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Hollywood shuts down for the first time in six decades

A mega-strike involving writers and performers demanding better pay and increased safeguarding around AI rights is likely to grind to a halt the production of most movies and many popular television shows.

Swapping the red carpet for the picket lines, Hollywood actors are going on strike after negotiations between studio representatives and the Alliance of Motion Picture and Television Producers (AMPTP) and SAG-AFTRA (the Screen Actors Guild – American Federation of Television and Radio Artists) failed to make a breakthrough.

The decision to walk out means that for the first time in 63 years, both the SAG-AFTRA and WGA (the Writers Guild of America) unions are taking simultaneous action.

In short, Hollywood is effectively being shut down and will come to a near-standstill. With no scripts, and no performers to bring them to life, many studios will fall dark.

For films in production, the strike means a large portion of work will become impossible. Even in cases in which filming has already been completed, actors will be unavailable for re-shoots and other essential elements of the filmmaking process.

TV shows that are still being filmed will also largely have to stop, although in some cases side deals could be struck between performers and producers to allow work to continue.

Centred on demands relating to material made for streaming platforms and concerns over artificial intelligence, it comes as the industry grapples with how technology is changing the way movies and television shows are made – and watched.

Actors are seeking higher pay and safeguards against unauthorised use of their images through AI. This is because they deem their jobs especially vulnerable to new tech, with generative AI – namely deepfakes – able to replicate facial expressions, body movement, and voice with alarming accuracy.

They would like to see a guarantee that AI will not be used to replace the duties performed by actors, potentially rendering them obsolete.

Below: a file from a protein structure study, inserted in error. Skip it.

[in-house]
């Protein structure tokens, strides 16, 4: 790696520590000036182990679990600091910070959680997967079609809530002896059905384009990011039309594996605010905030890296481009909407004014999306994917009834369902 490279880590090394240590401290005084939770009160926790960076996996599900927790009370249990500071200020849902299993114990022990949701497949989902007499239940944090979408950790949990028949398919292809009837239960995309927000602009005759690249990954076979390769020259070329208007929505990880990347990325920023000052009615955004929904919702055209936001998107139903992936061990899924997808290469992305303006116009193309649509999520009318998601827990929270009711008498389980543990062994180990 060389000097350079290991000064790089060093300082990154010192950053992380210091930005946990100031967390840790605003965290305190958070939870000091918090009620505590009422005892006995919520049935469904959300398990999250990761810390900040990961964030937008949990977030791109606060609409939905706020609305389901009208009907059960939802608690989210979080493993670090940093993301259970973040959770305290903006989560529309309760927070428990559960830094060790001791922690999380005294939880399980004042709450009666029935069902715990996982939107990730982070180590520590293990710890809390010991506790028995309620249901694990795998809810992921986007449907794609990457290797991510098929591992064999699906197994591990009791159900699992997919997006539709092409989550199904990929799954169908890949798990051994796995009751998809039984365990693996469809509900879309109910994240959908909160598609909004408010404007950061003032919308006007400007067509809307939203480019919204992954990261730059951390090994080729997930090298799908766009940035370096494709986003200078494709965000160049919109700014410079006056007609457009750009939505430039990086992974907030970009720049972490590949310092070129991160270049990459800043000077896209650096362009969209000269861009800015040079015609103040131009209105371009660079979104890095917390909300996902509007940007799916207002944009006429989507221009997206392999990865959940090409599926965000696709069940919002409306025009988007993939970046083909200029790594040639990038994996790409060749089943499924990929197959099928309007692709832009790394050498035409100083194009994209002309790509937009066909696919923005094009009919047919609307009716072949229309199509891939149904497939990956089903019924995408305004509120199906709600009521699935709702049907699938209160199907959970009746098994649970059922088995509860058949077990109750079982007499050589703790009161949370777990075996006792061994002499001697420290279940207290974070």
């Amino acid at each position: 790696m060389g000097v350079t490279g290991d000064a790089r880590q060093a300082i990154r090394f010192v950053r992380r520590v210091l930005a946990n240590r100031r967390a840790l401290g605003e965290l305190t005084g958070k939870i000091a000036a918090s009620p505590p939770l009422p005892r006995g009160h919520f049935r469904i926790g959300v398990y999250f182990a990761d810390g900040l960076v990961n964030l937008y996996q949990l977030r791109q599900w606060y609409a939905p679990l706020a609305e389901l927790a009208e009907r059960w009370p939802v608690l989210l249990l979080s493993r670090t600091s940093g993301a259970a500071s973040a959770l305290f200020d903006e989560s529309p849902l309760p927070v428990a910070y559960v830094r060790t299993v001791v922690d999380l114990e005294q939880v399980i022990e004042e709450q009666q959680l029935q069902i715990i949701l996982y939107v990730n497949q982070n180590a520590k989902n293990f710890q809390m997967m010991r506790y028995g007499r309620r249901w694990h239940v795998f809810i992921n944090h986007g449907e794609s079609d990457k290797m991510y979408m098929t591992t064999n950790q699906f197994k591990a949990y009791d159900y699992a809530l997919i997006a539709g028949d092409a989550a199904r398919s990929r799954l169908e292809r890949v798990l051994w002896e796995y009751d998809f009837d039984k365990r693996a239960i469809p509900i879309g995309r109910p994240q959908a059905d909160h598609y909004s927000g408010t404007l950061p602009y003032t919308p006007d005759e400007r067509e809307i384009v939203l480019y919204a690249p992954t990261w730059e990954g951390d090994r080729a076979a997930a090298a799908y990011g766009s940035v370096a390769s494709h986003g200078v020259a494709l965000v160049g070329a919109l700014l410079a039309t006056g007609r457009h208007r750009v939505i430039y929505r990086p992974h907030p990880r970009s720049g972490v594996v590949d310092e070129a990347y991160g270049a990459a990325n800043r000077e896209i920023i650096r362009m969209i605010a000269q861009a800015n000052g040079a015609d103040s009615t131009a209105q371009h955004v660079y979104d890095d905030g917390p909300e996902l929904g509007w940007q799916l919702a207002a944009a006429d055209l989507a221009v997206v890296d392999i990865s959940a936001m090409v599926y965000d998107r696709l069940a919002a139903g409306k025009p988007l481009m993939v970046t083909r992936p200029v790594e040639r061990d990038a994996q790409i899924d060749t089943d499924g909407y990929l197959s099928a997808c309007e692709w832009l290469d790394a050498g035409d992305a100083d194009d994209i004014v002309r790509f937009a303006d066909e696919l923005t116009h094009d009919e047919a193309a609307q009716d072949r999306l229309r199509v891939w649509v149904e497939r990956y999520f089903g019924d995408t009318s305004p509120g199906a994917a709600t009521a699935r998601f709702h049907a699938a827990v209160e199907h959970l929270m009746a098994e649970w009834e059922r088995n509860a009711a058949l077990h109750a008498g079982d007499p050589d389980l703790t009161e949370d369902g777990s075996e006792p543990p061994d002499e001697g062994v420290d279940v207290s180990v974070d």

And, on the topic of streaming services, it’s being argued that they haven’t shared the wealth, even as they have led to an explosion of entertainment content.

The never-ending quest for new subscribers is an unsustainable business model, say those striking, and studio executives are reaping huge salaries while many actors and writers are struggling to make a decent living.

With an estimated 160,000 performers expected to take part and no date set for when it will end, Fran Drescher, president of SAG-AFTRA, believes the move will impact ‘thousands if not millions of people’ and have enormous financial repercussions.

‘Despite our team’s dedication to advocating on your behalf, the AMPTP has refused to acknowledge that enormous shifts in the industry and economy have had a detrimental impact on those who perform labour for the studios,’ she said.

‘A strike is certainly not the outcome we hoped for as studios cannot operate without the performers that bring our TV shows and films to life,’ said the AMPTP in response. ‘The union has regrettably chosen a path that will lead to financial hardship for countless thousands of people who depend on the industry.’

According to Forbes, this ‘chosen path’ could lead to an economic fallout surpassing the $2.1bn lost in the 100-day writers’ strike 16 years ago.

The publication predicts that the trickle-down effect could touch every facet of the Southern California economy, including the housing market. If the strike drags on for three months, it could cost the local economy $3 billion, but because the current negotiations are so complex, they may drag on even longer, outpacing the losses from last time.

‘The ripple effects will be felt quickly, with many tightening their belts and spending less,’ writes Dana Feldman.